Thailand's Secret Wine Region Is a Lush, Grape-Scented Paradise
With elephants and wine safaris, Monsoon Valley is nothing like Napa.
People often travel to Thailand for endless heaps of noodles, opulent royal palaces and temples, and the serenity of the surrounding tropical beaches. That was certainly the majority of my intended itinerary, until I visited the country’s Monsoon Valley Vineyards and realized the country held an additional, unexpected appeal for me. Namely, Thai wine.
Outside of the bustling coastal city of Hua Hin, serene rolling hills give way to rows and rows of grapevines. The aroma of soy sauce and chillies omnipresent in Hua Hin’s streets is replaced by the dual scents of fresh air and ripe grapes. This lush, fragrant place is Monsoon Valley, the vineyard founded in 2001 by lead winemaker Suppached Sasomsin, now a leading producer of Thai wines.
A vineyard is born in Thailand
After studying wine in France, Italy, and Spain, Sasomsin was inspired to develop viticulture in his native country, Thailand, where he recognized the bountiful potential for growing grapes. His first vineyard at Tab Kwang, in the country’s traditional grape-growing region of Khao Yai, was a success. He sought out other areas of Thailand with less of a reputation for wine and eventually found the Baan Khork Chang valley, just over 20 miles from the beaches of Hua Hin.
According to Sasomsin, the vineyard’s sublime green valley was once the site of an elephant corral, and never previously known for growing grapes. He says he wanted to change the way this region was viewed by international and domestic visitors, as well as garner interest from locals. “The local community has been very supportive,” he explains. “As a culture, we very much value our culinary heritage and traditions, as well as the country’s natural beauty.”
The coastal location may not have been traditional wine country, but it has worked magic on the grapes. "Being close to the sea gives our Hua Hin vineyards an advantage as nights tend to be cooler, whilst the soil is enriched with shells and fossils," Sasomsin says. "The loamy-sand and slate terrain of Monsoon Valley Vineyards with consistent sea breezes allows international grape varietals to thrive and imparts an aromatic, mineral-rich flavor to the wine."
Wine, views, and elephants
Monsoon Valley Winery uses a range of sustainably grown grape varietals in its wines (including Sauvignon Blanc, Chardonnay, Chenin Blanc, and Shiraz), as well as traditional winemaking techniques, such as aging the wines in oak barrels to add complexity and depth of flavor. Visitors can enjoy glasses at either the winery’s tasting room or restaurant.
As a wine lover with an admittedly novice palette, my standout wine was the Shiraz, with its deep ruby color and aromas of blackberry and spice. I opted to sip my wine alongside a meal, and the restaurant was careful to ensure I paired the right foods with each wine, the flavor of the Shiraz melding perfectly with deep-fried tofu patties and plum sauce. Sweeping views of the valley are also a perfect pairing you’ll find at both the tasting room and restaurant. When I picture that pristine panorama of vines and hills, I can almost taste the lingering finish of Monsoon Valley’s Signature White and its scent of spiced, ripened stone fruit.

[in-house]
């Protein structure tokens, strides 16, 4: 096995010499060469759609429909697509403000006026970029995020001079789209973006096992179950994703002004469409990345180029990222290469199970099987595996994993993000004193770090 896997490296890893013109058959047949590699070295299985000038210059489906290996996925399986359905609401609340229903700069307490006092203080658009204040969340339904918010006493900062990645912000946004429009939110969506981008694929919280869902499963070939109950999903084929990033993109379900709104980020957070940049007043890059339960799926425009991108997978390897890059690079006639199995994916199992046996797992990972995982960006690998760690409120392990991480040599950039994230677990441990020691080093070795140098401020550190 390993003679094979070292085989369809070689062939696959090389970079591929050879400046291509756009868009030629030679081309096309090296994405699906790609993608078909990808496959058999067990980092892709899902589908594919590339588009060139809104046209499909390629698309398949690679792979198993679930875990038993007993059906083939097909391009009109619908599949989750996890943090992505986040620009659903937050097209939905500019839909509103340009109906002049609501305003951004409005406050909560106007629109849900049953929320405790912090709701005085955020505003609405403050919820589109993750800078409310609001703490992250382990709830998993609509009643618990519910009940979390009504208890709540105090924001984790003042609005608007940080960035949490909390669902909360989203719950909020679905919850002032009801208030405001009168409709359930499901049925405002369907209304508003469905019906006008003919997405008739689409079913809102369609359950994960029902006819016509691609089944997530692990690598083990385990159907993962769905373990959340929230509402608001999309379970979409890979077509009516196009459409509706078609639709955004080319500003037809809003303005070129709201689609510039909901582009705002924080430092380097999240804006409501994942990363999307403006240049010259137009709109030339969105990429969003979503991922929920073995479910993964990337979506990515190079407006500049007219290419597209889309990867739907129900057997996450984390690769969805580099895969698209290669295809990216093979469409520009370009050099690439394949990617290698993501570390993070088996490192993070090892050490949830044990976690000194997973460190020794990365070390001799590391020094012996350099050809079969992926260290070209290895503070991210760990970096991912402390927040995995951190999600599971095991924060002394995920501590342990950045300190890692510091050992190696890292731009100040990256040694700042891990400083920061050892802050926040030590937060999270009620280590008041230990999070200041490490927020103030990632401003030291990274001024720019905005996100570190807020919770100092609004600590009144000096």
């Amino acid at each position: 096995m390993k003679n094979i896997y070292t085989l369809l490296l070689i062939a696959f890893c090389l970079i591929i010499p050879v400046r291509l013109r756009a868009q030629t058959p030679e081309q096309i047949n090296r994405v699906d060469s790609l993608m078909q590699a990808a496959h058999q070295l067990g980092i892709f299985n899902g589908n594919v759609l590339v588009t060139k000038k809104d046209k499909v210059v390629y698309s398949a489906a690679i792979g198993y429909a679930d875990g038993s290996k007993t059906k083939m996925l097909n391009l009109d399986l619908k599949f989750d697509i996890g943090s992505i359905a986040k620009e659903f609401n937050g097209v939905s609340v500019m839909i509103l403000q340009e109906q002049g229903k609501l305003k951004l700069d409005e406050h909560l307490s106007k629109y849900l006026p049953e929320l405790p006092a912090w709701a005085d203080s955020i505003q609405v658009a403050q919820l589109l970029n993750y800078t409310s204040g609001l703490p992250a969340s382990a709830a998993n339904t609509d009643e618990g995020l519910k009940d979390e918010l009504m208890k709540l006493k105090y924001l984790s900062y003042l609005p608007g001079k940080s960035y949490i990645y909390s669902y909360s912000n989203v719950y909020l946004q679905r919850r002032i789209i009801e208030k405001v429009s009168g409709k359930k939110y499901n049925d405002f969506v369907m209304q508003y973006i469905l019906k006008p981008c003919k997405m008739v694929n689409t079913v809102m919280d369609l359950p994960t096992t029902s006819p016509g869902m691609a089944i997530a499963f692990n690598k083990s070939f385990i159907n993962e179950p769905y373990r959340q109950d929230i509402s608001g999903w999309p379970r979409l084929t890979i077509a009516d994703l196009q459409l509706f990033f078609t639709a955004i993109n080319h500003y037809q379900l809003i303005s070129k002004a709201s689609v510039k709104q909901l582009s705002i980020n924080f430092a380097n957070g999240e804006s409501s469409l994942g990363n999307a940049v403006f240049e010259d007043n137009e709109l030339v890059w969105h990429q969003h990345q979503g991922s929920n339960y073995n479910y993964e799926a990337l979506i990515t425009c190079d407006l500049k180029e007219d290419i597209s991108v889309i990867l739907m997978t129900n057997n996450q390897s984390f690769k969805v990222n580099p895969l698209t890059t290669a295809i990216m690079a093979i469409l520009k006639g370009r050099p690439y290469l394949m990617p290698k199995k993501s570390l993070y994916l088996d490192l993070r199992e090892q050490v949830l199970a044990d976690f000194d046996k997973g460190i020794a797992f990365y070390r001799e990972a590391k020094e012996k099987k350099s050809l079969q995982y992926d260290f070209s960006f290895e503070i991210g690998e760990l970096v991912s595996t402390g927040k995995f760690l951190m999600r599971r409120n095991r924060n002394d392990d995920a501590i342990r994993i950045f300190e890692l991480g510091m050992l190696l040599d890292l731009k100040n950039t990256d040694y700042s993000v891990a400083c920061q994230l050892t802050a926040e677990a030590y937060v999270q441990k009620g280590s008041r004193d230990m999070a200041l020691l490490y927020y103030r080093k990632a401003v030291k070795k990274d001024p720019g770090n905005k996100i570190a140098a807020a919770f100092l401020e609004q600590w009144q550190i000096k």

Those who want to make a day of their visit will find there’s a little more to Monsoon Valley than simple sipping. You can book guided tours of the vineyard, or mountain bike on its dedicated trails. The vineyard also has an onsite elephant sanctuary where you can visit elephants being cared for in their natural habitat. There’s even an option to book a full-day “wine safari” experience, which includes a vineyard tour, multi-course meal, and a private wildlife-viewing experience with local guides in the nearby Kuiburi National Park.
How to visit Monsoon Valley
The winery is located on the western edge of Hua Hin, just a few-hour drive from Bangkok. For a weekend getaway, it’s convenient to stay at Anantara Hua Hin, a seaside resort about 45 minutes from the winery. The luxury of staying here is that you can bring back a bottle from the vineyard and enjoy it while relaxing on lush tropical grounds with lotus-filled lagoons, or sip your preferred red or white wine poolside.
Sasomsin and his team note that Monsoon Valley’s production seasons last from October to January, followed by veraison (when the grapes begin to ripen) in February, and grape maturation in March. The best time to visit is in March, though the wines are tasty all year long.
If you’re still torn about whether to make room in your Thailand itinerary for a vineyard visit, consider Sasomsin’s take on the way his endeavor reflects the country’s culture. “It’s a natural fit that Thais would take to winemaking, the perfect blend of tradition, innovation, and commitment to the land,” he says. “Monsoon Valley marries all of these aspects of Thai culture together.”